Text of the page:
Ever since Frank Sinatra released his first Duets CD more than 20 years ago, the powerhouse musical matchup has become a feature in the recording industry; there’s even a special category for it at the Grammy Awards now.

That first Sinatra CD featured a duet with Barbra Streisand — already then a legend in her own right, but ensconced more so now — such that she’s the anchor to her new CD Partners, which pairs her with the likes of Michael Buble, John Mayer, Babyface and more.

Like Ol’ Blue Eyes, Babs features songs that she both originally popularized and those that she has covered. Streisand, by reputation, isn’t known as being a great sharer of the spotlight, so it’s a surprise that she agreed to pair up with anybody on signature songs like “People” and “The Way We Were” (with Stevie Wonder and Lionel Ritchie, respectively). Of course, she accomplishes this by doing all new arrangements, which make — especially in the case of “People” — the versions so significantly divergent from her own, it barely feels like the same song at all.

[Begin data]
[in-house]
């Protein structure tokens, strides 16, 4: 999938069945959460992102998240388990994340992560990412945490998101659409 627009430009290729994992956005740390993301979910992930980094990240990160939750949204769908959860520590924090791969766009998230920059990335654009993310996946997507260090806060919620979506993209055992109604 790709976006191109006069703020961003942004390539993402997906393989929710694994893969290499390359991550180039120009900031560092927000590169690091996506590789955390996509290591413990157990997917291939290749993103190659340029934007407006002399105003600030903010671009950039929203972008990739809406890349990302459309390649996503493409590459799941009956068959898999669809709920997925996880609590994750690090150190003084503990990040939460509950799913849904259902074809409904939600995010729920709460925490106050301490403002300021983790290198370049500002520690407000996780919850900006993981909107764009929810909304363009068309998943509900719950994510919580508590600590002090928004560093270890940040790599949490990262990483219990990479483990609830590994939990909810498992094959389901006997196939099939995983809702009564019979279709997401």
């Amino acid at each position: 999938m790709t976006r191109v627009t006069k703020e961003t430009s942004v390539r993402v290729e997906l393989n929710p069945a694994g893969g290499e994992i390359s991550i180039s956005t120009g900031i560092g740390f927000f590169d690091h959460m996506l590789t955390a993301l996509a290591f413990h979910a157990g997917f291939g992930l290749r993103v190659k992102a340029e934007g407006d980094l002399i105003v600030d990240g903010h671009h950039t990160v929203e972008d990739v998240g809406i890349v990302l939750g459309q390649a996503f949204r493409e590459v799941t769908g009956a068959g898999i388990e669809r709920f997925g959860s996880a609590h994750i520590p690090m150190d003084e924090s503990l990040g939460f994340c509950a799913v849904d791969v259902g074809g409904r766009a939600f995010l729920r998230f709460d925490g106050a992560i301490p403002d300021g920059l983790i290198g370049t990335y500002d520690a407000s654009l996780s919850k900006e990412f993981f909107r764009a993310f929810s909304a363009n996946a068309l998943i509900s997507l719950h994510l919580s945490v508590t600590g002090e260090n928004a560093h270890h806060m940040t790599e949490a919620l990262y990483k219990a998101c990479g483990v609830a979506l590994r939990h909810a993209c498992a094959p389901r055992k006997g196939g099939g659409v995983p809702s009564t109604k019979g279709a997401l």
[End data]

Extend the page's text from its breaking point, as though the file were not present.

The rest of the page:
The tracks run the gamut, from Great American Songbook standards like “It Had To Be You,” “Come Rain or Come Shine” and “How Deep is the Ocean” (with son Jason Gould, who has his mom’s gift in microcosm) to Sondheim’s “Somewhere” or even “New York State of Mind” — a song Barbra recorded successfully after its composer, Billy Joel, failed to make his own version a radio hit. So who does she pick the team up with on that one? You guessed it: It’s a diva-off with Streisand and Joel both laying claim to the best interpretation … and the union is a smash, playful and melodic.

Wonderfully and unexpectedly, however, the songs don’t feel dominated or even gimmicky (at least until the “duet” with Elvis — don’t ask). Barbra, it seems, is as giving and collaborative as you’d hoped she would be given, the level of powerhouse performers she synced up with.
Purists may object to the jazzed up orchestrations; others may feel older songs are in great need of an updating to make them fresh and relevant again. In any event,

Barbra’s voice is clarion-clear as always. She still belts like the Broadway baby she is … which isn’t to everyone’s taste, but when it comes to classic song making, there is La Streisand, and there’s everybody else.

— Arnold Wayne Jones

Three stars; available Tuesday.

This article appeared in the Dallas Voice print edition September 12, 2014.